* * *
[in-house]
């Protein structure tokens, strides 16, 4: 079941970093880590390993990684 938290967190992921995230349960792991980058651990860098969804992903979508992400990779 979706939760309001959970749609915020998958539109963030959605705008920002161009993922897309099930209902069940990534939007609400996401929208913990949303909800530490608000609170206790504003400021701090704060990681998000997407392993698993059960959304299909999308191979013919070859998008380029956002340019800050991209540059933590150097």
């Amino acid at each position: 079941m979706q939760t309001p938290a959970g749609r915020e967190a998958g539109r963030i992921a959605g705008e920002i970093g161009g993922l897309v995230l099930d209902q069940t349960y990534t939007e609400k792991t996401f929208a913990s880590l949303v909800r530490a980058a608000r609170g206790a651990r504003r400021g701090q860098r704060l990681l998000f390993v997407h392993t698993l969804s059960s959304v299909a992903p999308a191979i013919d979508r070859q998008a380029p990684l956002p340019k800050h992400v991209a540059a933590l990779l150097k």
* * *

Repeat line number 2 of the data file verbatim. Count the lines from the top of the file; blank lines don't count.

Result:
């Protein structure tokens, strides 16, 4: 079941970093880590390993990684 938290967190992921995230349960792991980058651990860098969804992903979508992400990779 979706939760309001959970749609915020998958539109963030959605705008920002161009993922897309099930209902069940990534939007609400996401929208913990949303909800530490608000609170206790504003400021701090704060990681998000997407392993698993059960959304299909999308191979013919070859998008380029956002340019800050991209540059933590150097």